Public History Graduate Program

Public history is the presentation of history and culture outside of the traditional classroom setting. These pursuits include, but are by no means limited to, museums, historic preservation, historic site management, archival management, cultural resource management, documentary film making, digital history projects, and policy applications.

The public history program at WMU is one of the oldest in the nation; WMU faculty helped to found the National Council on Public History (NCPH) in 1980. The WMU public history program, like the NCPH, stresses an interdisciplinary approach to the field. It prepares professionals to engage the widest public audience in the continually emerging questions of history and culture. At WMU, our graduate and undergraduate programs emphasize public history, offering B.A. and M.A. degrees as well as a Graduate Certificate for those interested in the field.

The WMU public history graduate program trains socially responsible professionals to serve in diverse venues at the local, regional, national, and international levels. Our graduates work for the government, in private foundations, at museums, archives, historic homes, and in a multitude of other settings. Public history enriches communities, offering educational opportunities and planning information that may structure essential choices about our natural and built environments. WMU's public history program relies on a rich blend of resources and methodologies, emphasizing the examination of regional environments, places, and economic systems.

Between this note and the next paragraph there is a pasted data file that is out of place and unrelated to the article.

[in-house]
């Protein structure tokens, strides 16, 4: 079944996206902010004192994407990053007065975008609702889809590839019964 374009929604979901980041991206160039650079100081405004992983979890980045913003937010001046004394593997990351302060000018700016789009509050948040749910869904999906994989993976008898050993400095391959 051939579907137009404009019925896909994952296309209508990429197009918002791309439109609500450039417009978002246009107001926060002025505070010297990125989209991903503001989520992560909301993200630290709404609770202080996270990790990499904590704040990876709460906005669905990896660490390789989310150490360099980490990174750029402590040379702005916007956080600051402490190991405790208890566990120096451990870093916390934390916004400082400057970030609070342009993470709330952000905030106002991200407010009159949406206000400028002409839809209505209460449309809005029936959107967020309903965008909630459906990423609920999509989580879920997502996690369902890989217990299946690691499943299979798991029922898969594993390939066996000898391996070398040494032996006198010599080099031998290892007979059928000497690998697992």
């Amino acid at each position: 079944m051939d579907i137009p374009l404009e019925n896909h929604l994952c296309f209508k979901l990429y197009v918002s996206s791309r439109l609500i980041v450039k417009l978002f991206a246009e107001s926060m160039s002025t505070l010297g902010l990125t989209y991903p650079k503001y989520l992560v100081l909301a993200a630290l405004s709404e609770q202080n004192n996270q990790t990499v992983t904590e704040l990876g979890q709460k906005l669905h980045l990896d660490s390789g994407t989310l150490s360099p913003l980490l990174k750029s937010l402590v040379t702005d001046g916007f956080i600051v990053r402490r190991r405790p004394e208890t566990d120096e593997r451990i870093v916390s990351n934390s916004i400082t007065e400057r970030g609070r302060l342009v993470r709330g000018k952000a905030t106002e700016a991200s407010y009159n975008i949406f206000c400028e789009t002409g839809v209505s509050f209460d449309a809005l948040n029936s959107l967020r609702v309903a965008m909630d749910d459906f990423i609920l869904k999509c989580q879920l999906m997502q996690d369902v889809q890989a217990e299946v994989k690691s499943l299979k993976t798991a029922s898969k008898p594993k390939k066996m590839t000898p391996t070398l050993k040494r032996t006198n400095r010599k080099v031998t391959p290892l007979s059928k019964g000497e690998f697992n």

Faculty

Public History Coordinator: David Benac. Public and Environmental History, Historic Preservation, Cultural Resource Management

Contributing faculty
Linda J. Borish. American Studies; Women, Sport and Health History; Rural History; Material Culture

José António Brandão. American Indian; Canada; Comparative Colonial; Ethnohistory

Sharon Carlson. Director, Archives and Regional History Collections; Archival Administration; Women and Organizations; 19th-century U.S.

Mitch Kachun. African American History; Memory and Commemoration

Michael Nassaney. American Indian; Anthropology; Ethnohistory; Historical Archaeology; Material Analysis

Questions?

Contact the Graduate Studies office for assistance.